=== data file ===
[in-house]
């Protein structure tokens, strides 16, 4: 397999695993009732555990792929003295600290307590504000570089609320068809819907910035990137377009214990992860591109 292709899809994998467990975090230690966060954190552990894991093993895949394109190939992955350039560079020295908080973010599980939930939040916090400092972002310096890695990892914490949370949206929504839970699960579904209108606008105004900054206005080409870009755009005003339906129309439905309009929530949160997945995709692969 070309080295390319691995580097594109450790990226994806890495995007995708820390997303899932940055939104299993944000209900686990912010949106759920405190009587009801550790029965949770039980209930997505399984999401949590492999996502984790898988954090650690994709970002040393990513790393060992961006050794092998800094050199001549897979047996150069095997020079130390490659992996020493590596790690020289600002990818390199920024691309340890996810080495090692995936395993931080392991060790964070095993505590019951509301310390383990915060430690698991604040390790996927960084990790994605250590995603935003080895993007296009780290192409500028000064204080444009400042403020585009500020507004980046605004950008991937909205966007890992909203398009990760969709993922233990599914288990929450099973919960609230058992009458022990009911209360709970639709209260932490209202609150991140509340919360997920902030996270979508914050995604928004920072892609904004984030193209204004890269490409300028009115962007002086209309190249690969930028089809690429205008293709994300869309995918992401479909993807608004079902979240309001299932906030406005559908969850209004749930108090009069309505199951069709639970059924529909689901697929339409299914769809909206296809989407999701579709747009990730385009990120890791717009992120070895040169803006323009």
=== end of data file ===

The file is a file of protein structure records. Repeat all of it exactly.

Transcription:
[in-house]
């Protein structure tokens, strides 16, 4: 397999695993009732555990792929003295600290307590504000570089609320068809819907910035990137377009214990992860591109 292709899809994998467990975090230690966060954190552990894991093993895949394109190939992955350039560079020295908080973010599980939930939040916090400092972002310096890695990892914490949370949206929504839970699960579904209108606008105004900054206005080409870009755009005003339906129309439905309009929530949160997945995709692969 070309080295390319691995580097594109450790990226994806890495995007995708820390997303899932940055939104299993944000209900686990912010949106759920405190009587009801550790029965949770039980209930997505399984999401949590492999996502984790898988954090650690994709970002040393990513790393060992961006050794092998800094050199001549897979047996150069095997020079130390490659992996020493590596790690020289600002990818390199920024691309340890996810080495090692995936395993931080392991060790964070095993505590019951509301310390383990915060430690698991604040390790996927960084990790994605250590995603935003080895993007296009780290192409500028000064204080444009400042403020585009500020507004980046605004950008991937909205966007890992909203398009990760969709993922233990599914288990929450099973919960609230058992009458022990009911209360709970639709209260932490209202609150991140509340919360997920902030996270979508914050995604928004920072892609904004984030193209204004890269490409300028009115962007002086209309190249690969930028089809690429205008293709994300869309995918992401479909993807608004079902979240309001299932906030406005559908969850209004749930108090009069309505199951069709639970059924529909689901697929339409299914769809909206296809989407999701579709747009990730385009990120890791717009992120070895040169803006323009």